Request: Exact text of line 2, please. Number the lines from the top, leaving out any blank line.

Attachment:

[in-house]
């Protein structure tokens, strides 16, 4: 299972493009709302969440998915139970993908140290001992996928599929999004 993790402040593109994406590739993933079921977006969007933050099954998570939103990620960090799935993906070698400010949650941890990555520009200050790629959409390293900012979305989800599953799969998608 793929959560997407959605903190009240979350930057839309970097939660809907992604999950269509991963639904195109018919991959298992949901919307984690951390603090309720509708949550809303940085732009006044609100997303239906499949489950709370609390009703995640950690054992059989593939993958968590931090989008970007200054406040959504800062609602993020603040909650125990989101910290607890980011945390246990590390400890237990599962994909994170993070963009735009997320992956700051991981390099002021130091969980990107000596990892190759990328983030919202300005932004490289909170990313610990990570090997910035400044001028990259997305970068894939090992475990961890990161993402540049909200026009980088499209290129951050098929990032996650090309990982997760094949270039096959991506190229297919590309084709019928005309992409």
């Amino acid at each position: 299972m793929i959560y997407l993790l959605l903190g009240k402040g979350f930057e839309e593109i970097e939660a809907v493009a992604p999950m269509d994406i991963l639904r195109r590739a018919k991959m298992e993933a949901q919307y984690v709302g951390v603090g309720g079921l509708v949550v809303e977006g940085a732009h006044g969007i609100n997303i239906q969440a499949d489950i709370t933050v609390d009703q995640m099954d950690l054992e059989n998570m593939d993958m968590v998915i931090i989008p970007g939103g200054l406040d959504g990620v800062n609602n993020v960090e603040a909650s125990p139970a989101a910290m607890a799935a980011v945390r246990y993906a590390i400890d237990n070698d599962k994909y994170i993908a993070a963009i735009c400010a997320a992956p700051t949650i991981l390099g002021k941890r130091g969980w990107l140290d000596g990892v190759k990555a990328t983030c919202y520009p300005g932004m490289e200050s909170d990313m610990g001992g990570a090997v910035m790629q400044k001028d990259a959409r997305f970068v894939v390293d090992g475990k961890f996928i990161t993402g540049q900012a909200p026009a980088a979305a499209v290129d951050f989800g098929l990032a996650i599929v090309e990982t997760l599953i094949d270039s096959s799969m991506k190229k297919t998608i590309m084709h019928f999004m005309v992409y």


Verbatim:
């Protein structure tokens, strides 16, 4: 299972493009709302969440998915139970993908140290001992996928599929999004 993790402040593109994406590739993933079921977006969007933050099954998570939103990620960090799935993906070698400010949650941890990555520009200050790629959409390293900012979305989800599953799969998608 793929959560997407959605903190009240979350930057839309970097939660809907992604999950269509991963639904195109018919991959298992949901919307984690951390603090309720509708949550809303940085732009006044609100997303239906499949489950709370609390009703995640950690054992059989593939993958968590931090989008970007200054406040959504800062609602993020603040909650125990989101910290607890980011945390246990590390400890237990599962994909994170993070963009735009997320992956700051991981390099002021130091969980990107000596990892190759990328983030919202300005932004490289909170990313610990990570090997910035400044001028990259997305970068894939090992475990961890990161993402540049909200026009980088499209290129951050098929990032996650090309990982997760094949270039096959991506190229297919590309084709019928005309992409």